Saturday, August 18, 2012

2012 Tonga Tattoo Workshop - Manulua Association


Manulua Tattoo Association - Ni, Suʻa, Manu, & Lopeti
In the spring of 2012, Manulua Tattoo Association took a trip to Tonga to provide education and awareness on safer tattooing.  The trip was not without some rough spots, but the occasion truly marks a first-ever endeavor of itʻs kind in Tonga.

The association members gathered before the trip to make traditional tools and put together tattooing supplies.  Our main goal was to educate Tongan tattooist on the dangers of using unclean and non-sterile equipment, and to also continue instilling the knowledge of traditional Tongan tattoo practice within the kingdom.

Traditional Tattoo Needles on Display at the
Tonga National Museum

The first couple of days in Tonga were spent tracking down members of the health ministry and making radio announcements on the free workshop that was going to be offered.  The group also worked furiously to secure a place to conduct the workshop.  We saw an unbelievable amount of young people with tattoos all over their body.  Many were deported Tongans from abroad, but still many more were Tongans from within the country.  As we asked people where they got their tattoos, the answer was most often from someone local.  We even learned that there were several tattoo shops that had opened, one in Houma, and the others in town.  We went by the shops but they were all unmarked and usually disguised within a barber shop or some other type of venue.  There were a lot of home grown tattooists practicing out of their own residence or traveling from home to home.

Ni talking about sterilizing using a pressure cooker
In Tonga, there is a divide between the older and younger generational thinking.  Many of the government officials that we ran into were trying to stamp out tattooing, and most didnʻt want to acknowledge that tattooing was as prevalent in Tonga as we had seen.  Securing a place to conduct our training proved to be a challenge as many of the gate keepers to these facilities would not return our phone calls after they heard it was for a "tattoo" workshop.  Otherʻs also gave us the run-around saying that we needed health clearances, documents, etc.  It became very frustrating to convince these officials that we were just there to perform a free community service.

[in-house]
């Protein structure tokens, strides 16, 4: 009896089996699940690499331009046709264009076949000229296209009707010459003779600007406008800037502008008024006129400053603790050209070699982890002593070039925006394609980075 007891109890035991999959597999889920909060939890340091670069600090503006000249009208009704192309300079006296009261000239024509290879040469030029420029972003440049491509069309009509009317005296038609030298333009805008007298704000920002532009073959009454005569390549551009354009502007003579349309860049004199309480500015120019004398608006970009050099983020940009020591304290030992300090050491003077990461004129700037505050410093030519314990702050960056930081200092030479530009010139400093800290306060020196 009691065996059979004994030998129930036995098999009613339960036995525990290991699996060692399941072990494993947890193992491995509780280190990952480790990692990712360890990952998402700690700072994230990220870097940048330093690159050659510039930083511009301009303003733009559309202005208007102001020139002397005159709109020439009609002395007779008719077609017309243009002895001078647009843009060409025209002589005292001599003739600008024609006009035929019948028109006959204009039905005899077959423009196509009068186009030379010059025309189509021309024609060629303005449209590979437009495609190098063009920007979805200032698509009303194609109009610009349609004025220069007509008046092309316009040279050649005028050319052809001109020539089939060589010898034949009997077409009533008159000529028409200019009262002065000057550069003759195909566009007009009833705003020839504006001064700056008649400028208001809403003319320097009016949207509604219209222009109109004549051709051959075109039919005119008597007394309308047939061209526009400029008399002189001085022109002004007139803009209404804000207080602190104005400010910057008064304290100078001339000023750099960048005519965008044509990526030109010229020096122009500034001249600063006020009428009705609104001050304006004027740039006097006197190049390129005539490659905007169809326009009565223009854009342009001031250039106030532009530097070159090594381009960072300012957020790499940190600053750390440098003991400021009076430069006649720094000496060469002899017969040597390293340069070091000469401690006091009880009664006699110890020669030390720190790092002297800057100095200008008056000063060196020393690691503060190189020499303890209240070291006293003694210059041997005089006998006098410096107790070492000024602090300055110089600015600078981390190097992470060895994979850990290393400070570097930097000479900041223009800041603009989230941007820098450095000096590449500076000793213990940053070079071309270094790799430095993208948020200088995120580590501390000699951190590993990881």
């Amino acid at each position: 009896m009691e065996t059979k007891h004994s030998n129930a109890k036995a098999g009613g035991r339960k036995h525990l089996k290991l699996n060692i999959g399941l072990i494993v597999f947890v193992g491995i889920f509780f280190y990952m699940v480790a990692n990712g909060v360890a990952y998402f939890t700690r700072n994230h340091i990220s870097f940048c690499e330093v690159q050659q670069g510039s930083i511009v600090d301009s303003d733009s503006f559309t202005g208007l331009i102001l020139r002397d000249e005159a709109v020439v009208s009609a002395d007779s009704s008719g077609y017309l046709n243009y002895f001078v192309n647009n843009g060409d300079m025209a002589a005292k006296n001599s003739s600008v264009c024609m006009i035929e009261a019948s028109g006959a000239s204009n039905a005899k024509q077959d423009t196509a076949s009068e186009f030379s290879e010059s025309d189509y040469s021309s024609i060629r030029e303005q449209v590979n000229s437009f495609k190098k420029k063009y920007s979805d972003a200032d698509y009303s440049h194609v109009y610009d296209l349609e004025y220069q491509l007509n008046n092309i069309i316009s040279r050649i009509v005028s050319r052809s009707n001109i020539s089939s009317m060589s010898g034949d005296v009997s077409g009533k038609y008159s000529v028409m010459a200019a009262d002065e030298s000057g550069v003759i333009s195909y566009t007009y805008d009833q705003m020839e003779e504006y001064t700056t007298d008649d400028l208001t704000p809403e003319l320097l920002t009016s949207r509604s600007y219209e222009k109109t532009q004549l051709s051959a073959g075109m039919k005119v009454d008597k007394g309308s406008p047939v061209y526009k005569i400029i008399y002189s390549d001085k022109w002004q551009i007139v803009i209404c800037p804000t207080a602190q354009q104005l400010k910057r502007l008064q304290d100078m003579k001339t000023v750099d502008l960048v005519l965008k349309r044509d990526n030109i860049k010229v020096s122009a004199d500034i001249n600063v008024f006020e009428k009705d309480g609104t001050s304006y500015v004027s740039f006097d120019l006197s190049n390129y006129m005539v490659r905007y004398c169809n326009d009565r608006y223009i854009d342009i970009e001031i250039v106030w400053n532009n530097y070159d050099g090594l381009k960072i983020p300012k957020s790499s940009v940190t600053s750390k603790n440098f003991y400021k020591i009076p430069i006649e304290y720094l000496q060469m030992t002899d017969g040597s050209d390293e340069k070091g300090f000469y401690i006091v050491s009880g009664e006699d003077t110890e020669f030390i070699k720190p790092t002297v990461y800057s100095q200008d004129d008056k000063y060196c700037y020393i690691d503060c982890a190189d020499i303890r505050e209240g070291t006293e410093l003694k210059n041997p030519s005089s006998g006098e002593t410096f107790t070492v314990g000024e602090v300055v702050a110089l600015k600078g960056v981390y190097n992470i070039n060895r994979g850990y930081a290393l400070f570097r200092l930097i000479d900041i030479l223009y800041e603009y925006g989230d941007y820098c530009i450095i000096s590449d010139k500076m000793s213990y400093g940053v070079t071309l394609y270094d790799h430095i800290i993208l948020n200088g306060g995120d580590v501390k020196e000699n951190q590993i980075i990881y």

Tatatau display at the training
After finally securing a venue, we managed to talk with the Director of Health and we were offered 15-20 minutes to explain our endeavor at an HIV health conference in Nukuʻalofa.  We jumped at the chance to do so as this was a great opportunity to spread our mission and vision.  Initially the conference group was apprehensive to what we were doing, saying, "We are trying to stop tattooing, but you guys are here to promote it?"  With some careful and insightful explanations of facts and our public health goals, the group opened up and began praising our efforts.  Their buy-in was an important first step in changing the old generational stereotypes of tattooing and changing their attitudes about tattooists.  They understood and endorsed our purpose and wished us success while in Tonga.
The tradtional ceiling structure at the Tonga National Centre

Ni, Suʻa and Peti checking out the equipment
On the morning of the workshop, Manulua Association and their supporters set up two tables with traditional and modern tattoo equipment.  We also had a work station for clean tattoo demonstration as well as sections for break out groups. The workshop was a full day and we were surprised to have about 45-50 attendees throughout the day.

Suʻa talked about the dangers of improper tattooing techniques and the harm it can cause when the artist doesnʻt use clean equipment.  Equally important, Suʻa also talked about poor aftercare and what happens to a tattoo if the wearer does not take good care of it.  There were many pictures that we used to visualize what an infection looked like and what a tattoo with poor aftercare looked like.  The group showed much interest in this and everyone seemed to know of someone who had an infected tattoo.  Some even said that they thought it was a natural part of the healing process!  It was definitely an ʻA-Haʻ moment for all of us!